U.S. Se­nate calls for more say on Tar­iffs in vote

The Recorder & Times (Brockville) - - WORLD NEWS - KEVIN FREK­ING

WASH­ING­TON — Law­mak­ers went on record Wed­nes­day to ex­press their frus­tra­tion with the Trump ad­min­is­tra­tion’s grow­ing use of tar­iffs as the Se­nate passed a non­bind­ing resolution de­signed to give Congress more say about trade penal­ties im­posed in the name of na­tional se­cu­rity.

The mea­sure, which passed by an 88-11 vote, di­rects Capi­tol Hill ne­go­tia­tors try­ing to rec­on­cile sep­a­rate spend­ing bills to in­clude lan­guage giv­ing Congress a role when such tar­iffs are put in place.

Those ne­go­tia­tors are free to ig­nore the Se­nate’s guid­ance, and the role that Congress would play would have to be worked out down the road.

Sen. Bob Corker, R-Tenn., who pushed the tar­iff lan­guage, ac­knowl­edged the ef­fort is “a baby step.”

But, Sen. Jeff Flake, R-Ariz., said the vote amounted to a re­buke of U.S. Pres­i­dent Don­ald Trump’s use of a na­tional se­cu­rity waiver to im­pose tar­iffs on steel and alu­minum im­ports from Canada, Mex­ico and the Euro­pean Union.

“We have to rein in abuse of pres­i­den­tial au­thor­ity and re­store Congress’ con­sti­tu­tional au­thor­ity in this re­gard,” Flake said.

The ad­min­is­tra­tion on Tues­day ramped up its trade dis­pute with China by an­nounc­ing a pos­si­ble sec­ond round of tar­iffs tar­get­ing a $200 bil­lion list of Chi­nese goods. The United States com­plains that China uses preda­tory prac­tices to chal­lenge Amer­i­can tech­no­log­i­cal dom­i­nance. Chi­nese tac­tics, the ad­min­is­tra­tion says, in­clude out­right cy­bertheft and forc­ing U.S. com­pa­nies to hand over tech­nol­ogy in ex­change for ac­cess to the Chi­nese mar­ket.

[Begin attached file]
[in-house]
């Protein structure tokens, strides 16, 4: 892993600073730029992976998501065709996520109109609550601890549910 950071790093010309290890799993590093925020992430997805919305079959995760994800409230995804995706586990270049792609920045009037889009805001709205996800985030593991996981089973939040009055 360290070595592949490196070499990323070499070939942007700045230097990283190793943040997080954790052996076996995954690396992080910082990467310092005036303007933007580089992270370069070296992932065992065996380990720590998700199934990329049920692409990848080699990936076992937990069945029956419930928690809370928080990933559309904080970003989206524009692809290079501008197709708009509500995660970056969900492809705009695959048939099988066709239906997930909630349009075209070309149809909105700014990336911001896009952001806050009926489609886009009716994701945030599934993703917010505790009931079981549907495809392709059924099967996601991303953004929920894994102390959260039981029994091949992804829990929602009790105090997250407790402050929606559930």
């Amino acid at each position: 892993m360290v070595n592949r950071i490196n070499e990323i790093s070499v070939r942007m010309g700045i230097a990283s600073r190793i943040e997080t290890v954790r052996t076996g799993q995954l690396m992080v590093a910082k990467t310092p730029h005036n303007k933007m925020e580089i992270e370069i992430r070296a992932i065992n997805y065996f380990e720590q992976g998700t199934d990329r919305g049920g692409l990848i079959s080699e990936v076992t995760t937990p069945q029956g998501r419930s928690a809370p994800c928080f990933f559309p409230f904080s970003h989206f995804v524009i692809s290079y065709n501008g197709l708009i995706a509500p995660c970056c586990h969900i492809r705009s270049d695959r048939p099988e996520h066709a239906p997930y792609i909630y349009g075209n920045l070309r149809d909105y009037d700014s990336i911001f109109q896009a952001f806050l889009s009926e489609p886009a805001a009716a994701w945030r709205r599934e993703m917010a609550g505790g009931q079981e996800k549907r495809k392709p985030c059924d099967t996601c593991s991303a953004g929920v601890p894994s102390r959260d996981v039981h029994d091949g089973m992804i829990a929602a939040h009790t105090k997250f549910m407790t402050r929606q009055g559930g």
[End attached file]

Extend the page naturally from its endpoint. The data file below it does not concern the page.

The lat­est ac­tions have fu­eled anx­i­ety among law­mak­ers about a trade war that could hurt U.S. farm­ers and man­u­fac­tur­ers. But the Se­nate resolution fo­cused on a much nar­rower ques­tion: Should law­mak­ers have more say, or even fi­nal sign-off au­thor­ity, be­fore the pres­i­dent im­poses tar­iffs on na­tional se­cu­rity grounds?

Corker’s goal is to re­quire con­gres­sional ap­proval be­fore such tar­iffs are en­acted, but he has been un­suc­cess­ful in get­ting a vote on such a mea­sure. He said Wed­nes­day’s vote tells him “that peo­ple be­lieve (Trump) is abus­ing his au­thor­i­ties.” Corker said he will keep push­ing for stronger, bind­ing leg­is­la­tion.

JOHN RAOUX/THE AS­SO­CI­ATED PRESS

A worker puts fin­ish­ing touches on boat pro­pel­lers at Re­gal Ma­rine In­dus­tries in Or­lando, Fla., Wed­nes­day. U.S. sen­a­tors passed a non­bind­ing resolution call­ing for congress to be given a larger say in the mat­ter of tar­iffs.

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